Hong Kong property

Don’t jump recklessly into Hong Kong property market, minister warns

Paul Chan says potential buyers should take a cautious approach given the large supply of new flats in the pipeline

PUBLISHED : Thursday, 04 August, 2016, 5:29pm
UPDATED : Thursday, 04 August, 2016, 11:07pm

Secretary for Development Paul Chan Mo-po urged home buyers on Thursday not to jump recklessly into the property market, predicting an ample supply of new flats over the coming years.

Chan advised caution amid a moderate recent rebound in the property market, with residential transactions staying above 4,000 for the past four consecutive months, and home prices climbing to a six-month high at HK$11,203 per sq ft on average in July, according to research by Ricacorp Properties based on sales at 50 estates.

Chan urged buyers to remain cool-headed, reminding them that supply would reach 93,000 new flats in the next three to four years, the highest since 2004, and the government was still determined to meet its target of adding 18,000 flats by the end of this year.

“In the coming two to three quarters, I predict the supply to remain at a very high level, ” he said. “We will definitely add more land supplies this year ... we will not hold back.”

Chan added there was a seesaw battle between developers offering discounts at new launches and buyers holding back in the hope of securing better deals.

“Buyers should not act rashly at the moment,” Chan said.

Despite the rebound in home prices, Chan said overall conditions remained weak historically.

Government statistics showed home transactions stood at 19,900 in the first six months, while 50,000 to 60,000 were recorded each year between 2013 and 2015.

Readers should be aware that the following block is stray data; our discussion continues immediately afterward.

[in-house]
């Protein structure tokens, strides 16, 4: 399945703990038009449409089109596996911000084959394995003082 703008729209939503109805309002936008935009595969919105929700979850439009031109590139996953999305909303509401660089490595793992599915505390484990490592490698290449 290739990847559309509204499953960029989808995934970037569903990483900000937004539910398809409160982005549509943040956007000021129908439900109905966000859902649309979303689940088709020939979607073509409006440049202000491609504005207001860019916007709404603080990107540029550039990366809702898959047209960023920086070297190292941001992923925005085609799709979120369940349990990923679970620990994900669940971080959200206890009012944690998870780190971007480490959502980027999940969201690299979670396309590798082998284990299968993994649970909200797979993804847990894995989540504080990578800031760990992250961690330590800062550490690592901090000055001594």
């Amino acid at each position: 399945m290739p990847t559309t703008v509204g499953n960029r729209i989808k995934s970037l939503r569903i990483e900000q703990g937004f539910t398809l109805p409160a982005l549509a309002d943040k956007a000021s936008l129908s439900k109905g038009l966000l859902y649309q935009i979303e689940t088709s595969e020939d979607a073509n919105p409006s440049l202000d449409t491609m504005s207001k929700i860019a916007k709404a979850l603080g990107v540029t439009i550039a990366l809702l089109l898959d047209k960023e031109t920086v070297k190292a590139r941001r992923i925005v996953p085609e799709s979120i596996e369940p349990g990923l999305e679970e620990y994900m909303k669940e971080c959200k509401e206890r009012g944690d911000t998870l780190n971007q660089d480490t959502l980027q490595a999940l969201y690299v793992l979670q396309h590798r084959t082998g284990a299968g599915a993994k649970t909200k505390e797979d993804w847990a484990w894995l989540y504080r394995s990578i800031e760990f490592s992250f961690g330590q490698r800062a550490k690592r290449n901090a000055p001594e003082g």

Eddie Hui Chi-man, a professor who specialises in real estate studies at Polytechnic University, said an ample land supply and deteriorating economic conditions would weigh on prices towards the end of the year, which he considered more fundamental elements moving the sector.

“House prices might dip further at the end of the year,” Hui said. The better transactions and prices observed recently were largely due to the increasing capital inflows to Asia and lower expectation of a US interest rate rise after the Brexit vote in June.

But property market uncertainties are not stopping mainland developers from splurging on land in the city, sparking concerns it could drive up home prices.

Beijing-headquartered Minmetals Land on Wednesday secured a residential site in Yau Tong for HK$4 billion, or HK$7,000 per sq ft, a record for an industrial plot.

Chan said there was no need for Hongkongers to be concerned about aggressive buying by mainland developers.

The development minister said it was difficult to decide whether the prices offered were too high judging from one or two auctions, but he would continue to monitor the market.